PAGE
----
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Sceliphron is a genus of Hymenoptera of the Sphecidae family of wasps, commonly referred to as mud daubers. They are solitary and build nests made of mud. Nests are frequently constructed in shaded niches, often just inside of windows or vent openings, and it may take a female only a day to construct a cell requiring dozens of trips carrying mud. Females will add new cells one by one to the nest after each cell is provisioned. They provision these nests with spiders, such as crab spiders, orb-weaver spiders and jumping spiders in particular, as food for the developing larvae. Each mud cell contains one egg and is provided with several prey items. Females of some species lay a modest average of 15 eggs over their whole lifespan [1]. Various parasites attack these nests, including several species of cuckoo wasps, primarily by sneaking into the nest while the resident mud dauber is out foraging.

Sceliphron spirifex TZ edit1.jpg
Sceliphron spirifex in Tanzania
Scientific classification

Klug 1801

About 30 species

As is the case with many insect genera, there are many tropical species. Some common temperate species include the black and yellow mud dauber (Sceliphron caementarium) and Sceliphron curvatum.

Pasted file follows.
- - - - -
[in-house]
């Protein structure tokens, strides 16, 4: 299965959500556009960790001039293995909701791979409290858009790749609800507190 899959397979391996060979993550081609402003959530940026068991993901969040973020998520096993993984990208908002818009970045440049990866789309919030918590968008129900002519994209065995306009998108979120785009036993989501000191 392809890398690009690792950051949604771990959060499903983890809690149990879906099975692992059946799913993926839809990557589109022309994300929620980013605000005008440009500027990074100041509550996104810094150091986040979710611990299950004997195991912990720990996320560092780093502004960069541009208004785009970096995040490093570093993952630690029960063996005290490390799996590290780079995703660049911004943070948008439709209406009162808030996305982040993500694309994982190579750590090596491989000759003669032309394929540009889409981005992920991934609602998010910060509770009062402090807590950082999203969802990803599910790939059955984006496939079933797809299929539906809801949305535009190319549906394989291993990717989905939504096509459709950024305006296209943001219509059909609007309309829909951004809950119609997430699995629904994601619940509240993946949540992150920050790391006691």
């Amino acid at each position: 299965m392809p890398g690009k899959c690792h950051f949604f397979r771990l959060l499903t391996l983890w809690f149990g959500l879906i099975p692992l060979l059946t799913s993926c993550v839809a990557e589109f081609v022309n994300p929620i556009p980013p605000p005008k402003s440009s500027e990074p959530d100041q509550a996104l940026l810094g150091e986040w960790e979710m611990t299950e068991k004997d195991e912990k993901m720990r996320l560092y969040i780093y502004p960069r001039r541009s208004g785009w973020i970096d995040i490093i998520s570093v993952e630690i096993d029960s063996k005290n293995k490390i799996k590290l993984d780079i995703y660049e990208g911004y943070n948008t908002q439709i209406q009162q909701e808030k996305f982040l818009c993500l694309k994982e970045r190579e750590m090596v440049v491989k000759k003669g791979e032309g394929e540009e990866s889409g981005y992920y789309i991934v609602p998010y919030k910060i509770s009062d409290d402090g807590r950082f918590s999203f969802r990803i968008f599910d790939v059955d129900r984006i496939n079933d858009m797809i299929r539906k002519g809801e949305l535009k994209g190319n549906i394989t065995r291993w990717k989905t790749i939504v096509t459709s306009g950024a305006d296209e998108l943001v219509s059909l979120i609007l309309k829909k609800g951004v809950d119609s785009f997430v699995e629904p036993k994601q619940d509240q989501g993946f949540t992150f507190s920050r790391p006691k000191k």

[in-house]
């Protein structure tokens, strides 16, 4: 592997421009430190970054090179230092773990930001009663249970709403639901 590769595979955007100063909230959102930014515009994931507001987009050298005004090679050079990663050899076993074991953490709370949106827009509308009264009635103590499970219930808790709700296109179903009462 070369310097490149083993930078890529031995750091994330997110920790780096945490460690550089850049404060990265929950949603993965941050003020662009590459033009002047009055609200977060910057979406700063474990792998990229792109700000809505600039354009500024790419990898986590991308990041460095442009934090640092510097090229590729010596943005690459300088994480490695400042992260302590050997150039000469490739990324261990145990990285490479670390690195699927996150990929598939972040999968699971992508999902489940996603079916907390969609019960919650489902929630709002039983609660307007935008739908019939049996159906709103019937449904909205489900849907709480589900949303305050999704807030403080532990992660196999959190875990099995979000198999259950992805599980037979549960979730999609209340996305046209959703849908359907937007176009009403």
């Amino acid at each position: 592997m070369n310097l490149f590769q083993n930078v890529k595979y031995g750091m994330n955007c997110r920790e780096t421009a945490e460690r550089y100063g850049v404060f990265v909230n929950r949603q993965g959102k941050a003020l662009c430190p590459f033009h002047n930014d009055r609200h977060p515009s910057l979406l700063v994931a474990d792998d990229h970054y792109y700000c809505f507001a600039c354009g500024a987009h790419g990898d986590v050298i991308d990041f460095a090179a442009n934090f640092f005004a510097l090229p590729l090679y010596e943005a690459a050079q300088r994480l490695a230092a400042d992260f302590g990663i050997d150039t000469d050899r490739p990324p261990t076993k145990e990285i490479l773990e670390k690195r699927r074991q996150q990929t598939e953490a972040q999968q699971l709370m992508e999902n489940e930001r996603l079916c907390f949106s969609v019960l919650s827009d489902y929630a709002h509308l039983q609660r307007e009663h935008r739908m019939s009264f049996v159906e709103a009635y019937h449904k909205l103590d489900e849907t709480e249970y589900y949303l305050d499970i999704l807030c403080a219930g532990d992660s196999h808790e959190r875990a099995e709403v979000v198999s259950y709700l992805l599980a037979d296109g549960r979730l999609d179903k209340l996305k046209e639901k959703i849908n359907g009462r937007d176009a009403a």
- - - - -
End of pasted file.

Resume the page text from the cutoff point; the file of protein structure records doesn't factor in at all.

Like other solitary wasps, Sceliphron species are not aggressive unless threatened. They are sometimes regarded as beneficial due to their control of spider populations, though the spiders themselves may be beneficial in controlling pest insects. Species such as Sceliphron curvatum are invasive in some parts of Europe, where they have been observed to rapidly increase their range in recent years [2].

Sceliphron speciesEdit

Type locality In Indiis was interpreted as India; syn. S. figulum
North America, established in Europe and Pacific islands by the 1970s

See alsoEdit


  • Observations on the biology of Sceliphron spirifex (Linnaeus, 1758) in Romagna, Pezzi G.
  • Ćetković, Aleksandar; Ivica Radović; Ljiljana Ðorović (2004). "Further evidence of the Asian mud-daubing wasps in Europe (Hymenoptera: Sphecidae)". Entomological Science. 7 (3): 225–229. doi:10.1111/j.1479-8298.2004.00067.x.


External linksEdit